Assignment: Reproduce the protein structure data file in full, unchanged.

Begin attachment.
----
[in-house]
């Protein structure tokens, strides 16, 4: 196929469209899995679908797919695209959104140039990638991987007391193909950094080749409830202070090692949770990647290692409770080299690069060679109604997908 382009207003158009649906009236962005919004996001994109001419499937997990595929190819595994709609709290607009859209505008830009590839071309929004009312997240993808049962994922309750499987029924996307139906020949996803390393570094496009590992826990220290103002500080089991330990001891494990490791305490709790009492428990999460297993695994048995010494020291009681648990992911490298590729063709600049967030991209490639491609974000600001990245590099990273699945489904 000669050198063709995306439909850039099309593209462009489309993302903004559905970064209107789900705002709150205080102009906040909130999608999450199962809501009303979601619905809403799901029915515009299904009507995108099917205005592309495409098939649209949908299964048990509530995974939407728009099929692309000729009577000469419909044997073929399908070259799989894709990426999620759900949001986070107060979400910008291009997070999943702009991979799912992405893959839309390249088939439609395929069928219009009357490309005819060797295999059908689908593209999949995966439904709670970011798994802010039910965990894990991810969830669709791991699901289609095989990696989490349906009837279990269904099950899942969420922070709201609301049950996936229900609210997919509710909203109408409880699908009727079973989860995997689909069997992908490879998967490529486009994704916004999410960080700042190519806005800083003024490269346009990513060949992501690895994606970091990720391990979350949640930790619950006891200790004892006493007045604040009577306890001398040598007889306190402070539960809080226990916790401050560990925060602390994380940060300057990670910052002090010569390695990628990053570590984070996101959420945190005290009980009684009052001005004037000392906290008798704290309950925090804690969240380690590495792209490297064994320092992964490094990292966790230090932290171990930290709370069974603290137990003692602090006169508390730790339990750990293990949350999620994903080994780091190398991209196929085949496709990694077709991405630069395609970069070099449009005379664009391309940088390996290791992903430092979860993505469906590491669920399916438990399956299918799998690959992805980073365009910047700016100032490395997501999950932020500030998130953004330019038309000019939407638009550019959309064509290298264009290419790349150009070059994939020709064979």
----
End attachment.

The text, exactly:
[in-house]
């Protein structure tokens, strides 16, 4: 196929469209899995679908797919695209959104140039990638991987007391193909950094080749409830202070090692949770990647290692409770080299690069060679109604997908 382009207003158009649906009236962005919004996001994109001419499937997990595929190819595994709609709290607009859209505008830009590839071309929004009312997240993808049962994922309750499987029924996307139906020949996803390393570094496009590992826990220290103002500080089991330990001891494990490791305490709790009492428990999460297993695994048995010494020291009681648990992911490298590729063709600049967030991209490639491609974000600001990245590099990273699945489904 000669050198063709995306439909850039099309593209462009489309993302903004559905970064209107789900705002709150205080102009906040909130999608999450199962809501009303979601619905809403799901029915515009299904009507995108099917205005592309495409098939649209949908299964048990509530995974939407728009099929692309000729009577000469419909044997073929399908070259799989894709990426999620759900949001986070107060979400910008291009997070999943702009991979799912992405893959839309390249088939439609395929069928219009009357490309005819060797295999059908689908593209999949995966439904709670970011798994802010039910965990894990991810969830669709791991699901289609095989990696989490349906009837279990269904099950899942969420922070709201609301049950996936229900609210997919509710909203109408409880699908009727079973989860995997689909069997992908490879998967490529486009994704916004999410960080700042190519806005800083003024490269346009990513060949992501690895994606970091990720391990979350949640930790619950006891200790004892006493007045604040009577306890001398040598007889306190402070539960809080226990916790401050560990925060602390994380940060300057990670910052002090010569390695990628990053570590984070996101959420945190005290009980009684009052001005004037000392906290008798704290309950925090804690969240380690590495792209490297064994320092992964490094990292966790230090932290171990930290709370069974603290137990003692602090006169508390730790339990750990293990949350999620994903080994780091190398991209196929085949496709990694077709991405630069395609970069070099449009005379664009391309940088390996290791992903430092979860993505469906590491669920399916438990399956299918799998690959992805980073365009910047700016100032490395997501999950932020500030998130953004330019038309000019939407638009550019959309064509290298264009290419790349150009070059994939020709064979």